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Reserve Forces & Cadets Association
Northern Ireland



29 September 2015

Ian Wilson, who works with the Health & Safety Executive Northern Ireland, was one of a group of employers who visited Exercise VIKING STAR to gain an insight into the changing role of Army Reserves. He and fellow employers from public and private sectors saw at first-hand how Reserve soldiers from 152 (North Irish) Regiment The Royal Logistic Corps – once affectionately known as ‘the drivers’ Regiment’ - has re-roled as an integral part of the Army’s only fuel Regiment, with its local Reservists re-training for new roles.

That training was put to the test at Billund Army Camp in Denmark when Reservists tackled the simulated challenge of building and operating a full-scale Bulk Fuel Installation as part of their preparation for petroleum operations in a conventional warfare scenario.

It’s a long way from his day-to-day post with the Health & Safety Executive Northern Ireland but Ian accepted the VIKING STAR invitation with alacrity, saying, “It’s always good to be shaken out of your comfort zone and encouraged to learn something totally new.  For me, seeing the Army Reserves at work building and managing a Bulk Fuel Installation has obvious relevance to my job at the HSENI where our focus is firmly on working in partnership with organisations and companies to control risk of all sorts.  Attending the event as an Observer was also an important demonstration of support for HSENI staff members who serve and, if I am honest, it also provided me a welcome opportunity to see some exciting ‘big boys’ toys in action and find out what life is like for the military: how could I resist?”

Fully equipped with helmet, army jacket and stout boots, Ian saw how Reservists from Northern Ireland are working seamlessly alongside Regular Army soldiers to cater for all the military’s fuel and oil needs, storing, handling and delivering petroleum products and perfecting their training in setting up and cleaning pipelines, fuel farms and storage tanks and testing for contamination. While the Reservists each have specialist, often highly technical skills, they must also be fully trained soldiers.

He says, “In my work life I’ve known quite a few people with spare time careers in the Reserves, but I suppose until now I never really understood what that entailed.  If ever I thought of Army Reserve service as ‘just a hobby’, my mind was completely changed by what I saw on Exercise VIKING STAR. Alongside the fact that they have to be prepared for combat if that need arises, they also have to be highly trained in specialist disciplines. That’s hard enough work when it’s your ‘day job’, but these men and women are learning complex new skills in their spare time and achieving impressive levels of professionalism.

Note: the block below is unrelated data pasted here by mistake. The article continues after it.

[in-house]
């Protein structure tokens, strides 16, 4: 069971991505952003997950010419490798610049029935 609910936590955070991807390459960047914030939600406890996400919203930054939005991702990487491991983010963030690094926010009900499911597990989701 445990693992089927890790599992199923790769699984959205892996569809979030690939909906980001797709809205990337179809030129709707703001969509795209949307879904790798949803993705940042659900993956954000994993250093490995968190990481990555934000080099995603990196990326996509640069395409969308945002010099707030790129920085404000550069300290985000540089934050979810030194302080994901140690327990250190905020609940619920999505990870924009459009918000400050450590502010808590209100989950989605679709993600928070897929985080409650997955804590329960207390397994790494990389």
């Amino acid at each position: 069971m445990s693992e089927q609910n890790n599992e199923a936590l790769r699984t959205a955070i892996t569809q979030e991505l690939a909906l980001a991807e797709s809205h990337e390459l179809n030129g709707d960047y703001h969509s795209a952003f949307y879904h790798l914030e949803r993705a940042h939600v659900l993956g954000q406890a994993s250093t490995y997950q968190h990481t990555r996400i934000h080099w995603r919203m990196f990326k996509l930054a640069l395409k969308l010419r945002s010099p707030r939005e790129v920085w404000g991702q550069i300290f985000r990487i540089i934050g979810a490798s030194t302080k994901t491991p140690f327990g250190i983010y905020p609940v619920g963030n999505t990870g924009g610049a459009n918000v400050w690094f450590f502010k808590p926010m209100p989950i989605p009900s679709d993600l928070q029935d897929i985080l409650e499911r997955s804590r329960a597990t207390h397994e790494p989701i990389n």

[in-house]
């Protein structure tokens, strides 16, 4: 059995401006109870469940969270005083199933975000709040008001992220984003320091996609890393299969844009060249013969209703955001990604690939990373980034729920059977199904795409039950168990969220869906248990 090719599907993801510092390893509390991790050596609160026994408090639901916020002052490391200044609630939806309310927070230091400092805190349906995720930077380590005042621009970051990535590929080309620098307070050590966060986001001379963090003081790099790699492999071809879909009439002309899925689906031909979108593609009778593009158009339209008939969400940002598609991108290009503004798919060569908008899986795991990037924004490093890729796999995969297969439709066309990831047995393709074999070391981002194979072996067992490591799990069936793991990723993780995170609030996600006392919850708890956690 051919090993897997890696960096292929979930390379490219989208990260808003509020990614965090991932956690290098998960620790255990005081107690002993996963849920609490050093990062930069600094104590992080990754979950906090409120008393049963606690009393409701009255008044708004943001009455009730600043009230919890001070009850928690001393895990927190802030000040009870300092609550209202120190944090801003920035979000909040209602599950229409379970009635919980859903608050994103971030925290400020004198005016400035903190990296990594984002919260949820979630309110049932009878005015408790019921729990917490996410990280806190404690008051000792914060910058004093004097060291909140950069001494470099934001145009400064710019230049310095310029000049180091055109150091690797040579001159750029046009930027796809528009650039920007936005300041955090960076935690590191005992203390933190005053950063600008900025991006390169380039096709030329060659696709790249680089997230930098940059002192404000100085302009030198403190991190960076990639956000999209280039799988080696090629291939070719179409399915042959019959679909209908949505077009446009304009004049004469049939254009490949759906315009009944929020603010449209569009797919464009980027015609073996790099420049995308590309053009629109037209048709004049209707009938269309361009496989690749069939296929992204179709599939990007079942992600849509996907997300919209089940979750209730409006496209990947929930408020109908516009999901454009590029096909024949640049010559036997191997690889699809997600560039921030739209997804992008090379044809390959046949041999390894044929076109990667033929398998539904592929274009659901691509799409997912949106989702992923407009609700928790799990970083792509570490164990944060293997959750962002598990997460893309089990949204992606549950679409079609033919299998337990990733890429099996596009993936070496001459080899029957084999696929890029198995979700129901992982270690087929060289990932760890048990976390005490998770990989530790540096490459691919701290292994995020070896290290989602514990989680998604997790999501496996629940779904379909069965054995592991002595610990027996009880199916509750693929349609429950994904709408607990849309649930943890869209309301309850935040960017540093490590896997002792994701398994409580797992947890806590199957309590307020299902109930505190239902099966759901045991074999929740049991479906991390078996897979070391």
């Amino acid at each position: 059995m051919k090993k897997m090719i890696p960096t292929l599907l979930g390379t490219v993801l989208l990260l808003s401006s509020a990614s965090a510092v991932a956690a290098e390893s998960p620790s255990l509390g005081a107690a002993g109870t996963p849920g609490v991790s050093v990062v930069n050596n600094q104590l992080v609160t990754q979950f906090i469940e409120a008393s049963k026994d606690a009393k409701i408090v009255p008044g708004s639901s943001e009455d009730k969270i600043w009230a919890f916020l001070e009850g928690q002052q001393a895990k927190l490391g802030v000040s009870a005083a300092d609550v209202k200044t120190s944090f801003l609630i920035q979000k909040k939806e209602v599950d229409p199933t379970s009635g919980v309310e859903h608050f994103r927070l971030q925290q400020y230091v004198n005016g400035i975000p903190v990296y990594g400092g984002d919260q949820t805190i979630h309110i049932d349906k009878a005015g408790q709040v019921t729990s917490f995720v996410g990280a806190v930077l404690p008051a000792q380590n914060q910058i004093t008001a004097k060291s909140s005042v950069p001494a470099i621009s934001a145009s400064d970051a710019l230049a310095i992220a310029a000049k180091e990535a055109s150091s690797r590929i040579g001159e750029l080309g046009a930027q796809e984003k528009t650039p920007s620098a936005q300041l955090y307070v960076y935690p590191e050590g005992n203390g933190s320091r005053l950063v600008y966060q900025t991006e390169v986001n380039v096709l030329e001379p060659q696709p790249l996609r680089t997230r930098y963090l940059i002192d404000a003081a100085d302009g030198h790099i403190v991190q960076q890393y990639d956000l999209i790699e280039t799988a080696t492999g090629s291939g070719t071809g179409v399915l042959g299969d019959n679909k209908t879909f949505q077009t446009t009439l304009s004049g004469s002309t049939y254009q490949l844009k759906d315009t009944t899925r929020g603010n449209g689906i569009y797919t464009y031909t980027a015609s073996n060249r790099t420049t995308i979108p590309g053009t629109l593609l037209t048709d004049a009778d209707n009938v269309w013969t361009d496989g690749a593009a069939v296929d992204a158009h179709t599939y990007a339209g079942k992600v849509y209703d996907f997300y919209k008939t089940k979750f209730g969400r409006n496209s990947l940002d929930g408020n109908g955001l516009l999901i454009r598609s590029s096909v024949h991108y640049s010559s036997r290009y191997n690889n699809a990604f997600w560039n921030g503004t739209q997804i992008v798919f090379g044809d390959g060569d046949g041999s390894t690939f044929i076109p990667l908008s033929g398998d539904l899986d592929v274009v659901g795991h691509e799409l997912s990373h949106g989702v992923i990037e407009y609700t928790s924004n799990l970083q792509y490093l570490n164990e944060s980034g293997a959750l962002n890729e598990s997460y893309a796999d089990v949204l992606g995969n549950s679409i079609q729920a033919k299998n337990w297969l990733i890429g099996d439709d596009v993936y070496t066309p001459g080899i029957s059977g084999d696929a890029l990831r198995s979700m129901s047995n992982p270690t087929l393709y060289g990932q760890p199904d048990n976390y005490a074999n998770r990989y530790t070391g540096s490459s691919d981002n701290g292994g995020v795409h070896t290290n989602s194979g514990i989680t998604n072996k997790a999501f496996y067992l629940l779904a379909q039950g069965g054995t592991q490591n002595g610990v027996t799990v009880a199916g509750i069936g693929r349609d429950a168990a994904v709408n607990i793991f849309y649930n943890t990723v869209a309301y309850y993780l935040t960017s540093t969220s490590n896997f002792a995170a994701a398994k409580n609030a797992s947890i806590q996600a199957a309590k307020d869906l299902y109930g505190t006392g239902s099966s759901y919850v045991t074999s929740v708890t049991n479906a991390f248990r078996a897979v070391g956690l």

“Obviously working with fuel carries huge risks and there is no room for mistakes or sloppy practices.  I was therefore most impressed as I watched the Army Reserves handle every aspect of delivering, testing, storing, managing and dispensing fuel and astonished at the huge quantities of diesel and lubricants they routinely deal with.”

Those high levels of professionalism are perhaps all the more impressive because many of the technical Petroleum Operations skills have been gained in the relatively short time since the Regiment re-roled.  As the unit returns from Denmark, that fast pace will be unremitting as the Northern Irish unit which Ian saw on exercise prepares for an overseas mobilisation of more than fifty Reservists who will support the UN on a six month peacekeeping tour of Cyprus next year.

Commanding Officer Lieutenant Colonel Paul Smith says, “Not every Army Reservist will be deployed overseas in his or her career, but they must all be prepared for that eventuality and we hope that they will have supportive families, employers and community behind them.  We were delighted to show this group of influential employers what we do and to illustrate some of the benefits which a Reservist can bring into the civilian workplace.

“Some businesses and organisations benefit directly from the internationally recognised training credentials we are providing in sector-specific areas such as Petroleum Operations, Driving and Communications Systems.  They respect the credentials attained, not least because they fully understand how expensive it can be to access such training for their staff. Added to which a physically fit and highly motivated employee is a bonus in any business, while our leadership and team building skills are exemplary.”

Whatever the benefits, supporting an employee in the Reservists may not always be easy or straightforward so today employers are compensated when, on occasion, they ‘lose’ valuable staff to deployment, but Ian Wilson believes that developing a greater understanding of the Reserve’s role is crucial to leveraging that employer support.

“From the logistics of staging this amazing Exercise to witnessing a mock ambush attack – everything was new and impressive to me but, above all, I was impressed with the team spirit and the enthusiasm that the Army Reserves showed.  Those are qualities which every business and organisation needs.”

Ian is pictured above alongside fellow HESNI employee, Corporal Sandy Cavanagh, who was delighted to showcase his role in the Army Reserves to the visiting employer group.